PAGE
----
Researchers from Stanford University have developed a mermaid robot that can explore the oceans, looking for buried treasure, archaeological sites or finding new underwater creatures.
OceanOne looks just like a human but can dive to the bottom of oceans. The idea was developed to explore corals at the bottom of the Red Sea, but the robot’s initial mission was to dive the 32km to the bottom of the coast by Toulon, France in order to retrieve a vase from Louis XIV’s ship La Lune, which sank in 1664.
It has sensors on its hands to detect whether the item it’s about to grasp is fragile or not. It can find its way to the objects using cameras installed in the eye sockets and its artificial human brain can analyse the data it collects on its missions. It’s also small enough to explore small spaces thanks to its human-like maneouverability.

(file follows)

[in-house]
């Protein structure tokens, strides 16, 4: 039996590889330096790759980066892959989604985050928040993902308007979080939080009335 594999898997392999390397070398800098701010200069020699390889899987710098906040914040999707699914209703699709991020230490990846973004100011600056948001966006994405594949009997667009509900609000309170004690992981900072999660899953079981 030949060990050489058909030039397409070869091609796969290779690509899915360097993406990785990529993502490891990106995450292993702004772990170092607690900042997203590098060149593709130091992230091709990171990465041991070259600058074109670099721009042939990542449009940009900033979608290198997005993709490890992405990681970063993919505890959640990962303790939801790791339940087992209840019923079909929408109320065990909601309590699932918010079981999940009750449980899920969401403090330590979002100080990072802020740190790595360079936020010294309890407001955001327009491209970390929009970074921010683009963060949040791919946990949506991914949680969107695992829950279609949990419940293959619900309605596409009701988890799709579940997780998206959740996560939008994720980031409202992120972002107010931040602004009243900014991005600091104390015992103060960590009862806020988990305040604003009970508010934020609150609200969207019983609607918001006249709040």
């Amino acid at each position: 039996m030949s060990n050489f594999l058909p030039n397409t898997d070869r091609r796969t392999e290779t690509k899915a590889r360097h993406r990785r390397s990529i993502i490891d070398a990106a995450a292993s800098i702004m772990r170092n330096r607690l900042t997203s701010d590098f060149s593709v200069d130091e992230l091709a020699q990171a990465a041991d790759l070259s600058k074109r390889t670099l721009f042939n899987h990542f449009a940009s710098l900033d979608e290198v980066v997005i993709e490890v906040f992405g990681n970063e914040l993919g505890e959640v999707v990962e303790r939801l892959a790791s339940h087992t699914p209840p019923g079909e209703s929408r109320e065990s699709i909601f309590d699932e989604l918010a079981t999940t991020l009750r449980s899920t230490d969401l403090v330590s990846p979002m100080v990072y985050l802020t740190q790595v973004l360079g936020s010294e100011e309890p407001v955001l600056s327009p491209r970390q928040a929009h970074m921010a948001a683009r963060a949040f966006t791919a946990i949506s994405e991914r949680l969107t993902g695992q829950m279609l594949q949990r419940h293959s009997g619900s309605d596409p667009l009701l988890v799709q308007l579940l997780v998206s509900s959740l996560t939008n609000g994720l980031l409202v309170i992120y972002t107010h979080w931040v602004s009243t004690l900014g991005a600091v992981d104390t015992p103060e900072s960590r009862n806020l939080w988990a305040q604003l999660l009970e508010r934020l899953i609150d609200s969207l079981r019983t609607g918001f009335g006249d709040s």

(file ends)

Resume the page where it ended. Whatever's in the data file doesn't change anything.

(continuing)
The creators of the marine robot wanted to make a machine for exploring potentially dangerous environments, but that can mimic the movements and decisions a human can, rather than using a rover-like bot that have been used on similar trips. Unfortunately, bottom movers like those already in existence could damage the fragile ocean floor, but swimmers like OceanOne can help preserve it.
“The intent here is to have a human diving virtually, to put the human out of harm’s way. Having a machine that has human characteristics that can project the human diver’s embodiment at depth is going to be amazing,” Oussama Khatib, a computer science professor at Stanford University told Stanford News.
The human controlling OceanOne above the water can experience everything as if they are the one underwater, feeling the object and making a decision whether to pick it up or not.